Crowther, Bosley. "The Screen in Review." New York Times 14 Nov. 1940: 28. ProQuest HistoricalNewspapers. ProQuest. Van Pelt Library Philadelphia, PA. 2 Dec. 2008 <http://proxy.library.upenn.edu:2082/>.
Crowther’s review in the New York Times praises “Fantasia” saying, “motion picture history was made at the Broadway Theater” with the premier of the film. He says that although “Snow White” and “Pinocchio” have charm, “Fantasia” goes the extra mile by creating an innovative film that cultivates the imagination to an unforeseen level. Crowther believes that the film goes even further by inspiring the viewer’s imagination with a “spellbinding” range of high-toned music merged with Disney’s fantastic imagery. Crowther expresses that the assigned imagery is actually quite appropriate as it complements the music to create an enchanting form of entertainment. He idealizes each sequence as he explains the high point of each movement, describing it as enchanting, brilliant, even lovable. He adds that the elaborate sound system increases the film’s beauty, though it is too harsh at times. He continues to say that the animation might be too perfect. He asserts that the enchanting images, at times, captivate all the viewer’s senses which ends up detracting from the music. Thus he acknowledges that “Fantasia” is a frank experiment. His final sentence urges the reader to go see “Fantasia,” “if you don’t mind having you imagination stimulated by the stuff of Mr. Disney’s fanciful dreams.”
This is an interesting example that fully justifies the many critiques of the film. In this article, Crowther, a clear advocate for the film, pinpoints “Fantasia’s” biggest problem. Despite his praises and elaborate descriptions, he still thinks the film is at times “too pretty” and clearly states that the viewer’s imagination is altered by the images. “Fantasia” is thus an “experiment” in which the animators have falsely assigned image to sound. “Fantasia” is then just a form of entertainment, exciting in its unconventional composition perhaps, but not to be viewed as truly artistic. Rather, it’s recognition stems from its technological advances in animation and sound and its imaginative depictions that are in themselves captivating but are not of the caliber of the music they are meant to portray.
Crowther, Bosley. "Run, Bonnie and Clyde." The New York Times 03 sep 1967
Immediately following the release of Bonnie and Clyde on August 4th of 1967, the film began to receive both praise and chastisement from critics. No one was more vehemently against Bonnie and Clyde and all it stood for than Bosley Crowther. Crowther was a film critic for the New York Times from the 1940s until the 1960s, when he reviewed the film in 1967. Critics across the nation were torn by the revolutionary use of violence and glorification of criminality, but Crowther achieved prominence among them as the chief advocate that the film was mere fodder.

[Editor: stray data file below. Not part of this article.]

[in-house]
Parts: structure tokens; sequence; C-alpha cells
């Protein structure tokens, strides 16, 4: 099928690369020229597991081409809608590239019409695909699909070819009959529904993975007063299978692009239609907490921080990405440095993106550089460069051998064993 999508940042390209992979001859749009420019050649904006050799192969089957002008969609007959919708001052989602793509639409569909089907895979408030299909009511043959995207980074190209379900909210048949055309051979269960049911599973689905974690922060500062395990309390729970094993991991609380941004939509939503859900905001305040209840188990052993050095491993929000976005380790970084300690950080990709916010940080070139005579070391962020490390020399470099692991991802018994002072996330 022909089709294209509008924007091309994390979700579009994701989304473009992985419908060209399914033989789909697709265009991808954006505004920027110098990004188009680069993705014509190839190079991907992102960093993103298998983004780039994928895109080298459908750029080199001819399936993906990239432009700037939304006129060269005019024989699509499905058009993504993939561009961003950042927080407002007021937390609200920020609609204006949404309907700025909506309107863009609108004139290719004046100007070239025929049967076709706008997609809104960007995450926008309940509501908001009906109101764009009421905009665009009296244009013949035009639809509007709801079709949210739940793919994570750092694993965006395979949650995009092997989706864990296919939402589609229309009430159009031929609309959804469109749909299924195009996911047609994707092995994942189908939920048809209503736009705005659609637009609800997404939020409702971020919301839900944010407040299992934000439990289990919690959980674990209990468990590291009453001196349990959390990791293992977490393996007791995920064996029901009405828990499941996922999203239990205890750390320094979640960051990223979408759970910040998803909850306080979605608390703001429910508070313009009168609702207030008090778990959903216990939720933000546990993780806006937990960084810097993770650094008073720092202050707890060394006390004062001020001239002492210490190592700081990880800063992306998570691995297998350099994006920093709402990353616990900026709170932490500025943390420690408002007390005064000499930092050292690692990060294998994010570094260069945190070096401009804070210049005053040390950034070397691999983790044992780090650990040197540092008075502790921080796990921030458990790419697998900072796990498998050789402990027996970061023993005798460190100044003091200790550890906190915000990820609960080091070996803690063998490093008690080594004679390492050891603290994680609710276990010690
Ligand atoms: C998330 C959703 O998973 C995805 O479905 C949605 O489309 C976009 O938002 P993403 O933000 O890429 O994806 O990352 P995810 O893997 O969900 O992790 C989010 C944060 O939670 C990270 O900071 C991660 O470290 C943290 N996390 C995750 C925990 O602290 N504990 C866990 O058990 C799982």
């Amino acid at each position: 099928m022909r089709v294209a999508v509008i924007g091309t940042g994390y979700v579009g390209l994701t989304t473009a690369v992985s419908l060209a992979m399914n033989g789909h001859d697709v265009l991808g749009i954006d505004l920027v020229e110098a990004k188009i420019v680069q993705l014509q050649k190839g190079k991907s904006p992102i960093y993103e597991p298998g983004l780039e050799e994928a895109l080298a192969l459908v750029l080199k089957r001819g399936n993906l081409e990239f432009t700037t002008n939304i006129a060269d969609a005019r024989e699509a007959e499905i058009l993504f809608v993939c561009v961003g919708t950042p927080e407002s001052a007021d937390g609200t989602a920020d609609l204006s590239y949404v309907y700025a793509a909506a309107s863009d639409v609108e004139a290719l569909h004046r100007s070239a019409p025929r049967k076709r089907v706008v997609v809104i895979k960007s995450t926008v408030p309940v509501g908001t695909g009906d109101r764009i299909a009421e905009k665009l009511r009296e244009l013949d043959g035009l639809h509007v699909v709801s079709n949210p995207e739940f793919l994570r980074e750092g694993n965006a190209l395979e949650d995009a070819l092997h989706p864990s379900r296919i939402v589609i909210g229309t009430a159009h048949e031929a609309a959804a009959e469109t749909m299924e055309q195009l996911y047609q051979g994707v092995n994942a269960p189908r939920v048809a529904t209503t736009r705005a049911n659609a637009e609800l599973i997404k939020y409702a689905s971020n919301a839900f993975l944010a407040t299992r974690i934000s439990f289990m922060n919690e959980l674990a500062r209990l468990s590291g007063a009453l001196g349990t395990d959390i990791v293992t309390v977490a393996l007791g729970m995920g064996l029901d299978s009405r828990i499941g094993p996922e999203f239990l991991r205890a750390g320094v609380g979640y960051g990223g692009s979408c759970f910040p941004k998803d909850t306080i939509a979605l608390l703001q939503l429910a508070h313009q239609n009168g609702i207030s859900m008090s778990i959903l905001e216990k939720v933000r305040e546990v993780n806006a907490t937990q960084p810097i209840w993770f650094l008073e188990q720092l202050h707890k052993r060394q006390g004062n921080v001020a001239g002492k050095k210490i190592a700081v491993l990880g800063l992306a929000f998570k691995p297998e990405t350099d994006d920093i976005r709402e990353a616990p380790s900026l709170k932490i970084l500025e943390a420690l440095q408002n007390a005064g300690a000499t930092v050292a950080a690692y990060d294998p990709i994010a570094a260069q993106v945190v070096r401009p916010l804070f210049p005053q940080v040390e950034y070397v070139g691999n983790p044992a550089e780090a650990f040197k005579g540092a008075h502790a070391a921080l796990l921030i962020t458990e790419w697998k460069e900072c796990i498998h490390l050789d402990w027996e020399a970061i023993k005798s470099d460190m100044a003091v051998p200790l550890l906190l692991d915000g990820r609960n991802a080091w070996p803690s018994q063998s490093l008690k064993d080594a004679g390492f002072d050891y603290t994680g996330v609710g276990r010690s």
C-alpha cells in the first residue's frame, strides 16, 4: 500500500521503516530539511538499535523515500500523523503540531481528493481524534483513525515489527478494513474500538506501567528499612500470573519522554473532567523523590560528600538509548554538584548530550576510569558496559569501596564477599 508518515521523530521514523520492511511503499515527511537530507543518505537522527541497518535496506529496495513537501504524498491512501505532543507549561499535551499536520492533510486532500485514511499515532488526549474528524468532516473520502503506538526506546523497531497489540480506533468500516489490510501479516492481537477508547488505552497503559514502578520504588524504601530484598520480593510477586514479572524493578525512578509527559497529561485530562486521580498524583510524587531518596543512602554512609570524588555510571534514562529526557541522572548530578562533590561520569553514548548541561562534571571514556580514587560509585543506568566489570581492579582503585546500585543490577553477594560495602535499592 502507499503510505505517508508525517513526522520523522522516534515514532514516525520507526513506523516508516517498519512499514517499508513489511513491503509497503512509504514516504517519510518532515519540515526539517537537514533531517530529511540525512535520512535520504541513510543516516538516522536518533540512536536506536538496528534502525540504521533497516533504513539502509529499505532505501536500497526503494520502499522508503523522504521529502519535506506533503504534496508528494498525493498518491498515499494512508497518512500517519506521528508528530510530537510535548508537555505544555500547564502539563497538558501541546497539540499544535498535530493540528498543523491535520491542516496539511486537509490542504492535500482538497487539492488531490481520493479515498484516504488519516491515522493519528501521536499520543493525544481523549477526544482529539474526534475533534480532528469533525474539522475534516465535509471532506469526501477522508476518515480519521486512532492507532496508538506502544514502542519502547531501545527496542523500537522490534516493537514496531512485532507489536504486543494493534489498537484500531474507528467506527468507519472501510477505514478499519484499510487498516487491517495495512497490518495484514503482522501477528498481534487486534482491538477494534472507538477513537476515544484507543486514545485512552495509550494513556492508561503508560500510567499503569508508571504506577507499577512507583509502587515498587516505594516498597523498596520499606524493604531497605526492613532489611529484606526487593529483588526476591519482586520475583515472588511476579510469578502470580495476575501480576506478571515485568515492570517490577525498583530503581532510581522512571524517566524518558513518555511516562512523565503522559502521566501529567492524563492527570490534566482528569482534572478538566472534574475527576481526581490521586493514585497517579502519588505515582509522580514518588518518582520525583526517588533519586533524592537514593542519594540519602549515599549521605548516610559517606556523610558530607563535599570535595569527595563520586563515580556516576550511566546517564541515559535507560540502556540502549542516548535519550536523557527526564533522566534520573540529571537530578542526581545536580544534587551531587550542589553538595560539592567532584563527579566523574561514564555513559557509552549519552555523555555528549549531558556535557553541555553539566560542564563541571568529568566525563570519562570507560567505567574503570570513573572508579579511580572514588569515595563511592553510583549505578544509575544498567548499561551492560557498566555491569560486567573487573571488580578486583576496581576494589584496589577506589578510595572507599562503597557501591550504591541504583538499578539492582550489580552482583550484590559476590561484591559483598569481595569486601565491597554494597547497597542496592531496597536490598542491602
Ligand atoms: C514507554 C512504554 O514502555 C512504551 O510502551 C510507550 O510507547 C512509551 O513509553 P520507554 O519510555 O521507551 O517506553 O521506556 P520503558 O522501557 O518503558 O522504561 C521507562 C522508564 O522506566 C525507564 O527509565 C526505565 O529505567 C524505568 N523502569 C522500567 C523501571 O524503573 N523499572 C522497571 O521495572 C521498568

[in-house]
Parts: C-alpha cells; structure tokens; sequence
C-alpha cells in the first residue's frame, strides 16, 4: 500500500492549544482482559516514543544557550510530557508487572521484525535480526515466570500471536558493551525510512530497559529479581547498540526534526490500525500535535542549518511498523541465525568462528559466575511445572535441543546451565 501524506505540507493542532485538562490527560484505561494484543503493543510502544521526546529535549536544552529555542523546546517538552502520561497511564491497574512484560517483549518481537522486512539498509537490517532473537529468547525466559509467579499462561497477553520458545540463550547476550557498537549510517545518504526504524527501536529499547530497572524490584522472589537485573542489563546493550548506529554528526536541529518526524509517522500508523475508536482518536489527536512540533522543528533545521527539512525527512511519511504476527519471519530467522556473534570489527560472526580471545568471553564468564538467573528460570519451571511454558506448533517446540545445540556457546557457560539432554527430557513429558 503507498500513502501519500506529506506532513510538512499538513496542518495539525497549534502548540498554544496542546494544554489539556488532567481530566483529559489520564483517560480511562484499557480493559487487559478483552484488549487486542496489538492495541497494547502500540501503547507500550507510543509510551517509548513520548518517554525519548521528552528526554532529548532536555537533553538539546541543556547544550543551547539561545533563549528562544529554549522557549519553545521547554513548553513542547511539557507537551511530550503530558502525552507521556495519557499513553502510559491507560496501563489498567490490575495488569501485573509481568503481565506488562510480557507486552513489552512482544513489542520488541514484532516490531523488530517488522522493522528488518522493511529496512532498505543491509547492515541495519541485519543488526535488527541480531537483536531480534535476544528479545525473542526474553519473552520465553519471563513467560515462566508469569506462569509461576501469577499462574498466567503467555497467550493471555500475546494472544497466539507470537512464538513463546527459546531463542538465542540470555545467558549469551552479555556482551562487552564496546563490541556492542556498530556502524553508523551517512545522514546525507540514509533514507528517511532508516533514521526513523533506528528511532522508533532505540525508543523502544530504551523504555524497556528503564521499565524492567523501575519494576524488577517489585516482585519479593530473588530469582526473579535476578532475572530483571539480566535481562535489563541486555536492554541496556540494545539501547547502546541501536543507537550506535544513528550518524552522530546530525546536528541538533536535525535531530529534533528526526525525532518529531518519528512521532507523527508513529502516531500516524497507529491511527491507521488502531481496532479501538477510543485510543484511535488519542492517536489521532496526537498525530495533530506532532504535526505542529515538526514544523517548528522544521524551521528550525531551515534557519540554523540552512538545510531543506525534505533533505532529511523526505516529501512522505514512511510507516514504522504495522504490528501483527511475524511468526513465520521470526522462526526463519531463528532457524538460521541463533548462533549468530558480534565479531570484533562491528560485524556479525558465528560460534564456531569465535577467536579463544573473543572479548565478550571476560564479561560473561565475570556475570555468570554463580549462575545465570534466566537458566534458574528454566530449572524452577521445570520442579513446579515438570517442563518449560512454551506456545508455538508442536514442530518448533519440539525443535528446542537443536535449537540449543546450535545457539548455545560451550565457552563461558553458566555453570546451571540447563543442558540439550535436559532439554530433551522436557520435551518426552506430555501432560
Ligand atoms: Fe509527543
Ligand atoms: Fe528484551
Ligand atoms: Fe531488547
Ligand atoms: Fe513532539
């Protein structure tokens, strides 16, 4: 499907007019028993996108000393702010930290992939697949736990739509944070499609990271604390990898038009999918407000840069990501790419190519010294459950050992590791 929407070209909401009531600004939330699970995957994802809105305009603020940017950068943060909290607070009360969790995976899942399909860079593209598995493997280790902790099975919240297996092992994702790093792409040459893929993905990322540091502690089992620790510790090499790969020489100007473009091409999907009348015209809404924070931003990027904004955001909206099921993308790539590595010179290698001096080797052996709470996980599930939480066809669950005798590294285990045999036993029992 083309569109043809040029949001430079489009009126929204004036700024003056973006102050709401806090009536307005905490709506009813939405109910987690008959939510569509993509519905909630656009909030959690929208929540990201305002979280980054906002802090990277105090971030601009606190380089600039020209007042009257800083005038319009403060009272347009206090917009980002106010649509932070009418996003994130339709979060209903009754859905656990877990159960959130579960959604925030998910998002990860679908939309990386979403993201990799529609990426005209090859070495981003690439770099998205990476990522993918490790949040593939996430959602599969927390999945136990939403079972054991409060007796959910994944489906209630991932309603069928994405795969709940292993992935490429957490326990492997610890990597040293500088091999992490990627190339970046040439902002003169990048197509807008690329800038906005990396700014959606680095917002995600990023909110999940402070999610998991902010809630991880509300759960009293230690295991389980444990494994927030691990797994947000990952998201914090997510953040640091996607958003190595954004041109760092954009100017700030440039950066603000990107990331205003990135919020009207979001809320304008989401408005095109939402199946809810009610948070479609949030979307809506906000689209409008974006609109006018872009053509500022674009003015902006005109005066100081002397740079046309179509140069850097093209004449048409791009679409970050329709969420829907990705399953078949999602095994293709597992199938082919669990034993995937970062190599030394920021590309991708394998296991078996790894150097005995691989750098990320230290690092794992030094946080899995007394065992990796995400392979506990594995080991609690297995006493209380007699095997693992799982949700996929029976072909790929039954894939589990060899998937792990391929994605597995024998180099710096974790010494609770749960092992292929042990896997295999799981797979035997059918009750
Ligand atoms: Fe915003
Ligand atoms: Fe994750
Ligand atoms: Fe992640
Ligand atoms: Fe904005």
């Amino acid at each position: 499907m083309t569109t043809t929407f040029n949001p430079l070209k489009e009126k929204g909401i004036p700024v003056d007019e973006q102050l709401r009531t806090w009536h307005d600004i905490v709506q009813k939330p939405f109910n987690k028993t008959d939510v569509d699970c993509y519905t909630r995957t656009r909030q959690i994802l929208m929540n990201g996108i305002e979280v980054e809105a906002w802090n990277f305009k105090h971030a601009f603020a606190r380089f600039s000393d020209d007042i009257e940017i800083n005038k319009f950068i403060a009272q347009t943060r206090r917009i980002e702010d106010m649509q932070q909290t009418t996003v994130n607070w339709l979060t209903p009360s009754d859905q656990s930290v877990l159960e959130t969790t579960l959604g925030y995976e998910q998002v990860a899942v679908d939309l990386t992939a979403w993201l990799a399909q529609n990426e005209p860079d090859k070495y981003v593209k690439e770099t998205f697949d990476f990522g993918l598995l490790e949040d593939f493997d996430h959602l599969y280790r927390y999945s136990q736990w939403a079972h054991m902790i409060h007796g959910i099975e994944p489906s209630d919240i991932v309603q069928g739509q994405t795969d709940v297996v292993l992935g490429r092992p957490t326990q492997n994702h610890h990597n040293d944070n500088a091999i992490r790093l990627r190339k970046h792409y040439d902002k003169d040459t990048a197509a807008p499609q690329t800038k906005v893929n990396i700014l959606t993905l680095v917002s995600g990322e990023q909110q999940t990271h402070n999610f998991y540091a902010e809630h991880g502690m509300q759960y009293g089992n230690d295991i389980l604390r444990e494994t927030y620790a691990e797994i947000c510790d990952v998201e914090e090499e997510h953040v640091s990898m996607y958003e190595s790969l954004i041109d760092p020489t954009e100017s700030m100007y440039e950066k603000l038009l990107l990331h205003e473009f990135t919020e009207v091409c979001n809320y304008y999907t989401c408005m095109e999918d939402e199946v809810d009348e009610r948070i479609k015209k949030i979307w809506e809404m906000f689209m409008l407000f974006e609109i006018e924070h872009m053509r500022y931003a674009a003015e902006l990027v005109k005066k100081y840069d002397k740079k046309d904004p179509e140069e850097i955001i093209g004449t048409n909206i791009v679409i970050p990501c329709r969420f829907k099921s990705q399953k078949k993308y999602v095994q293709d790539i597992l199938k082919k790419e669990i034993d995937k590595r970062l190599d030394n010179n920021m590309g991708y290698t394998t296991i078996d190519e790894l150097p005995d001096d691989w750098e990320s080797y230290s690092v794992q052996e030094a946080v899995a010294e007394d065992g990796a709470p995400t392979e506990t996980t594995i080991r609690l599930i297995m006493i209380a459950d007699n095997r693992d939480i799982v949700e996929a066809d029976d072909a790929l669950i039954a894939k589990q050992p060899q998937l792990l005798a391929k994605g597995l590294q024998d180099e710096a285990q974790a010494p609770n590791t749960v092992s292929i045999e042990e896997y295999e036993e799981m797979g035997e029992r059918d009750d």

Crowther acknowledged the social and political context that the film was meant to play on, but states, “Bonnie and Clyde does not impress me as a contribution to the thinking of our times or as wholesome entertainment”. Crowther’s main complaint seems to be the films departure from historical accuracy. Arthur Penn’s use of Warren Beatty and Faye Dunaway to portray the two criminals transforms them from ugly, murderous scoundrels into beautiful, exciting heroes, which upsets Crowther. “The performance that Beatty gives of a light-hearted, show offish fellow with a talent for stealing cars and holding up banks at gunpoint is mannered playacting of a hick that bears no more resemblance to Barrow than it does to Jesse James”. Crowther believes that by straying from historical accuracy, Penn is “cheating” and “spitting noise and sparks without much truth”.
Crowther admits the technical and cinematic success of the film, but fails to see its social or artistic importance. This review, and the following writings and statements of Crowther came to headline the critics that disliked the 1967 classic. While many other critics agreed with Crowther in the recent months following the film’s release, opinions started to change, and the film slowly climbed down from the fence and settled on the positive side as a masterpiece and social icon. Crowther’s contemporary, Richard Schickel of Time magazine agreed with Crowther at first, but eventually reversed his opinion and admitted that the film was both important and brilliant. Crowther, however, never came around to agreeing with the film and was subsequently fired from The New York Times because of the public criticism he faced because of his criticism of the film.